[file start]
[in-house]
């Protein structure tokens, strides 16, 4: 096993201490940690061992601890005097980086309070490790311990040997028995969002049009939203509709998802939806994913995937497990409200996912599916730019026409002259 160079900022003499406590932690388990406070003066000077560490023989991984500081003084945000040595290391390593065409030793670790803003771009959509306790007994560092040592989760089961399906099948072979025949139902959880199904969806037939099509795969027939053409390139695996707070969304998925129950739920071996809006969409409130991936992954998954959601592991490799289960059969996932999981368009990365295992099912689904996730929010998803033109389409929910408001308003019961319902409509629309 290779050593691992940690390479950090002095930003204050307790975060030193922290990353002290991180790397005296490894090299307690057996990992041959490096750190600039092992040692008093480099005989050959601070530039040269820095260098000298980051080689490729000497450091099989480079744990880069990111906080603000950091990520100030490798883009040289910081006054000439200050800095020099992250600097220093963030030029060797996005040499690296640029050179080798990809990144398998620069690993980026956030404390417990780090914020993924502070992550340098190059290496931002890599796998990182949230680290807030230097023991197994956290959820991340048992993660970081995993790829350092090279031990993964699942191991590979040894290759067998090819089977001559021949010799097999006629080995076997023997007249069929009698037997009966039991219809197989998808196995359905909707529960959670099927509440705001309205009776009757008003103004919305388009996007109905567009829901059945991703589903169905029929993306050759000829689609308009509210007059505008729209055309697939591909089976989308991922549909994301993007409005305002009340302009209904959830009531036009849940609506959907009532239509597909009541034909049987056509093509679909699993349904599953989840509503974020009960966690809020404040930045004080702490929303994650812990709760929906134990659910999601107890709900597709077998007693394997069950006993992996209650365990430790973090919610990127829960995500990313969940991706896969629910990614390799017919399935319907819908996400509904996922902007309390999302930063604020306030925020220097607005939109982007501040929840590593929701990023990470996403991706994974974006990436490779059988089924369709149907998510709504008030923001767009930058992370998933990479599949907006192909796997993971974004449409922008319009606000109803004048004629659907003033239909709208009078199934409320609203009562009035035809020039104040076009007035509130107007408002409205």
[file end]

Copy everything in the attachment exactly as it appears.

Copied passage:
[in-house]
């Protein structure tokens, strides 16, 4: 096993201490940690061992601890005097980086309070490790311990040997028995969002049009939203509709998802939806994913995937497990409200996912599916730019026409002259 160079900022003499406590932690388990406070003066000077560490023989991984500081003084945000040595290391390593065409030793670790803003771009959509306790007994560092040592989760089961399906099948072979025949139902959880199904969806037939099509795969027939053409390139695996707070969304998925129950739920071996809006969409409130991936992954998954959601592991490799289960059969996932999981368009990365295992099912689904996730929010998803033109389409929910408001308003019961319902409509629309 290779050593691992940690390479950090002095930003204050307790975060030193922290990353002290991180790397005296490894090299307690057996990992041959490096750190600039092992040692008093480099005989050959601070530039040269820095260098000298980051080689490729000497450091099989480079744990880069990111906080603000950091990520100030490798883009040289910081006054000439200050800095020099992250600097220093963030030029060797996005040499690296640029050179080798990809990144398998620069690993980026956030404390417990780090914020993924502070992550340098190059290496931002890599796998990182949230680290807030230097023991197994956290959820991340048992993660970081995993790829350092090279031990993964699942191991590979040894290759067998090819089977001559021949010799097999006629080995076997023997007249069929009698037997009966039991219809197989998808196995359905909707529960959670099927509440705001309205009776009757008003103004919305388009996007109905567009829901059945991703589903169905029929993306050759000829689609308009509210007059505008729209055309697939591909089976989308991922549909994301993007409005305002009340302009209904959830009531036009849940609506959907009532239509597909009541034909049987056509093509679909699993349904599953989840509503974020009960966690809020404040930045004080702490929303994650812990709760929906134990659910999601107890709900597709077998007693394997069950006993992996209650365990430790973090919610990127829960995500990313969940991706896969629910990614390799017919399935319907819908996400509904996922902007309390999302930063604020306030925020220097607005939109982007501040929840590593929701990023990470996403991706994974974006990436490779059988089924369709149907998510709504008030923001767009930058992370998933990479599949907006192909796997993971974004449409922008319009606000109803004048004629659907003033239909709208009078199934409320609203009562009035035809020039104040076009007035509130107007408002409205």